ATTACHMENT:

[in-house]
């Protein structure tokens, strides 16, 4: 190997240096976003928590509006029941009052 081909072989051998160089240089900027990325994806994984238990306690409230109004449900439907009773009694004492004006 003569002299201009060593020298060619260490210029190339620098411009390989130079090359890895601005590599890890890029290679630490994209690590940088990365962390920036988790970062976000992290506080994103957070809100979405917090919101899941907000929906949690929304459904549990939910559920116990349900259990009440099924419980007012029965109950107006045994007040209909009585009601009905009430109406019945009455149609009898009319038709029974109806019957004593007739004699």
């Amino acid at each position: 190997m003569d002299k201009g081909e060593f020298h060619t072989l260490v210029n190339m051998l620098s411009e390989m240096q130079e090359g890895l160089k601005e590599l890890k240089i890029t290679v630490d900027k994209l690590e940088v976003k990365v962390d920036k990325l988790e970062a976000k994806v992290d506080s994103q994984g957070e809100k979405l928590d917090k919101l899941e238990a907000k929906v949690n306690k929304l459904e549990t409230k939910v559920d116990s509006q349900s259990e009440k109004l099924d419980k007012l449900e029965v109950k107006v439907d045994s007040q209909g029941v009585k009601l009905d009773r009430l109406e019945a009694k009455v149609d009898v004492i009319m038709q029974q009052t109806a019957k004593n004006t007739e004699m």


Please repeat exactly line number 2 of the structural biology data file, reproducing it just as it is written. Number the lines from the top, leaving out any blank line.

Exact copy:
């Protein structure tokens, strides 16, 4: 190997240096976003928590509006029941009052 081909072989051998160089240089900027990325994806994984238990306690409230109004449900439907009773009694004492004006 003569002299201009060593020298060619260490210029190339620098411009390989130079090359890895601005590599890890890029290679630490994209690590940088990365962390920036988790970062976000992290506080994103957070809100979405917090919101899941907000929906949690929304459904549990939910559920116990349900259990009440099924419980007012029965109950107006045994007040209909009585009601009905009430109406019945009455149609009898009319038709029974109806019957004593007739004699």